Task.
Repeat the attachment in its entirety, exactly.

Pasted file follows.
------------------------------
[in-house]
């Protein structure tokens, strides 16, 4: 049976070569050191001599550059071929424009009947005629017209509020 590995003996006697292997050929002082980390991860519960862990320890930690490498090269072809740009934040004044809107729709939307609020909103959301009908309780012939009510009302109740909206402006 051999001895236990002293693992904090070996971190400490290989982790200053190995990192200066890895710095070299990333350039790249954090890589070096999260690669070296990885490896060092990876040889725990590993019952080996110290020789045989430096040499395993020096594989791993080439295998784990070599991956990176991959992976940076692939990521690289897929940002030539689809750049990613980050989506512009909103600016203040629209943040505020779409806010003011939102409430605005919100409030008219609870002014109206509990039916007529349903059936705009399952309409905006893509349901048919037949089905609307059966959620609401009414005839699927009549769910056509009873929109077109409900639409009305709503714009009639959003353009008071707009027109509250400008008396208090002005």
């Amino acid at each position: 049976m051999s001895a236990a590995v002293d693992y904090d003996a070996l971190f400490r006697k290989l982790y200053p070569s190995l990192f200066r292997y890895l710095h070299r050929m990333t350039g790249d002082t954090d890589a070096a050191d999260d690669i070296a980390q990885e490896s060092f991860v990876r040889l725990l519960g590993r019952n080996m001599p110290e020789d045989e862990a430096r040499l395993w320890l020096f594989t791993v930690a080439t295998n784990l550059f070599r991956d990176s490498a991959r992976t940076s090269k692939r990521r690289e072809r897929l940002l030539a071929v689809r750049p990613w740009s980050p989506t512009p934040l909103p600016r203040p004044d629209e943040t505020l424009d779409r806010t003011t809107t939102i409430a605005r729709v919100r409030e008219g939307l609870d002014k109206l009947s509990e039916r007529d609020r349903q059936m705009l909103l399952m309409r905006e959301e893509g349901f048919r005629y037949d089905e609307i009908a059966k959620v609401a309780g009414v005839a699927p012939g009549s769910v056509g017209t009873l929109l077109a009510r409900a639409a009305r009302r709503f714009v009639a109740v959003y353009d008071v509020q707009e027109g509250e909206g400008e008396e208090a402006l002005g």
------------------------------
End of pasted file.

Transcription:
[in-house]
């Protein structure tokens, strides 16, 4: 049976070569050191001599550059071929424009009947005629017209509020 590995003996006697292997050929002082980390991860519960862990320890930690490498090269072809740009934040004044809107729709939307609020909103959301009908309780012939009510009302109740909206402006 051999001895236990002293693992904090070996971190400490290989982790200053190995990192200066890895710095070299990333350039790249954090890589070096999260690669070296990885490896060092990876040889725990590993019952080996110290020789045989430096040499395993020096594989791993080439295998784990070599991956990176991959992976940076692939990521690289897929940002030539689809750049990613980050989506512009909103600016203040629209943040505020779409806010003011939102409430605005919100409030008219609870002014109206509990039916007529349903059936705009399952309409905006893509349901048919037949089905609307059966959620609401009414005839699927009549769910056509009873929109077109409900639409009305709503714009009639959003353009008071707009027109509250400008008396208090002005």
């Amino acid at each position: 049976m051999s001895a236990a590995v002293d693992y904090d003996a070996l971190f400490r006697k290989l982790y200053p070569s190995l990192f200066r292997y890895l710095h070299r050929m990333t350039g790249d002082t954090d890589a070096a050191d999260d690669i070296a980390q990885e490896s060092f991860v990876r040889l725990l519960g590993r019952n080996m001599p110290e020789d045989e862990a430096r040499l395993w320890l020096f594989t791993v930690a080439t295998n784990l550059f070599r991956d990176s490498a991959r992976t940076s090269k692939r990521r690289e072809r897929l940002l030539a071929v689809r750049p990613w740009s980050p989506t512009p934040l909103p600016r203040p004044d629209e943040t505020l424009d779409r806010t003011t809107t939102i409430a605005r729709v919100r409030e008219g939307l609870d002014k109206l009947s509990e039916r007529d609020r349903q059936m705009l909103l399952m309409r905006e959301e893509g349901f048919r005629y037949d089905e609307i009908a059966k959620v609401a309780g009414v005839a699927p012939g009549s769910v056509g017209t009873l929109l077109a009510r409900a639409a009305r009302r709503f714009v009639a109740v959003y353009d008071v509020q707009e027109g509250e909206g400008e008396e208090a402006l002005g």